Don’t Take No For an Answer: Lessons From Organ Donation

It turns out that giving people a chance to say “no” might be detrimental to organ donation efforts. How can we apply the lessons of organ donation to our everyday lives?

Aug 31, 2014 at 12:29PM

Over 10,000 people die every year waiting for an organ donation. It's an abysmal state of affairs, and a major part of the problem is that only 48% of people are registered organ donors.

How do we solve the problem? 

One prominent behavioral theory suggested that letting people make an "active" decision -- that is, a yes or no choice -- rather than checking an opt-in box could help. In a recent paper, researchers Judd Kessler and Alvin Roth tested the theory to find out if it actually works.

As it happens, active choices might actually make things worse. But you (and DMVs across the country) can use this information to learn how to get people to say that magic word: yes.

No means no
Before 2011, California used a simple opt-in format for organ donation, where you could check the box that said "yes" or skip the question altogether.


Flickr / 3n.

In 2011, the state switched to an active option that required a yes or no answer.  The researchers found that donation rates didn't increase, and might have even gone down. They found similar results when testing donation decisions in a lab setting.

When testing how others perceived active choices in a "next of kin" experiment, in which a subject had to make a donation decision on behalf of a deceased loved one, the researchers discovered that people were much less likely to donate if the loved one had said "no" rather than simply not opting-in.

What does it all mean? The researchers conclude that allowing people to actively say no might actually harm donation rates over time. 

The consistency of no
The lesson is it might not be a good idea to let someone articulate the word "no" if what you really want to hear is "yes."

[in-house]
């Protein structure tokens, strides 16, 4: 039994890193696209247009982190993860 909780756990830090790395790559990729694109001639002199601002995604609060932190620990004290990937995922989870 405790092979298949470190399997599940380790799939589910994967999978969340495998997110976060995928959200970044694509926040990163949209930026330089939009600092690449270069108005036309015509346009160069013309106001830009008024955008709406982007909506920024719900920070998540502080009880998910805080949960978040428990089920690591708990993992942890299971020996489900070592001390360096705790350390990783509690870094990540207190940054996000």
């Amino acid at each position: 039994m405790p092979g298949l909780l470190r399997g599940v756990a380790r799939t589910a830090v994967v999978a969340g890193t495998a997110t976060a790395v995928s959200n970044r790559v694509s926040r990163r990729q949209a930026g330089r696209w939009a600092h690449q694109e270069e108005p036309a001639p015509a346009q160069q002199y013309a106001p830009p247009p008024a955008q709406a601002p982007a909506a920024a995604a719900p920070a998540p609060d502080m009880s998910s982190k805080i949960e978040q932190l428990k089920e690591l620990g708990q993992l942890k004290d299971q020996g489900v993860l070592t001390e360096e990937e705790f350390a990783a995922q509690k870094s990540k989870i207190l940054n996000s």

Even if someone likes the idea of being an organ donor, he or she might stick with "no" simply to be consistent (we like to feel as though we're operating in line with previous choices), or it might just be hard to change one's mind in the face of doubts. Maybe the subject is just too unpleasant to think about, forcing people's hands toward "no" when they might have skipped the question before.

There are a million reasons why someone might say no, but in the case of organ donation it might be better to let them skip the question instead. 

So how can we apply this to other areas of life? 

Getting them to say yes
For successful persuasion, the Godfather suggested making an offer the person couldn't refuse, but perhaps that's a bit extreme.

Instead, the researchers offer a few ideas for getting an organ donor to say yes -- and they are surprisingly useful tips for anyone who makes sales, owns a business, or deals with young children.  

First: Just keep repeating the question.

The study found that simply asking people if they'd like to change their status was surprisingly effective. People were "22 times more likely to add themselves to the registry than remove themselves from the registry, even though all subjects had been asked previously about organ donor registration."

Second: Give more information.

Sometimes people say no only because they're unsure, so remove the barrier of ignorance to help them get to yes. Anticipate questions before they arise, and bring peace of mind with more information. 

After all, if more information can be effective for a subject as potentially unpleasant as donating one's organs, imagine how useful it could be for your widget business!

Finally: Make it personal.

The authors cite previous research which shows that people are more likely to sign up as organ donors if they know they'll get priority status should they happen to need an organ in the future. In other words, giving people something in exchange for their generosity makes them more likely to be generous.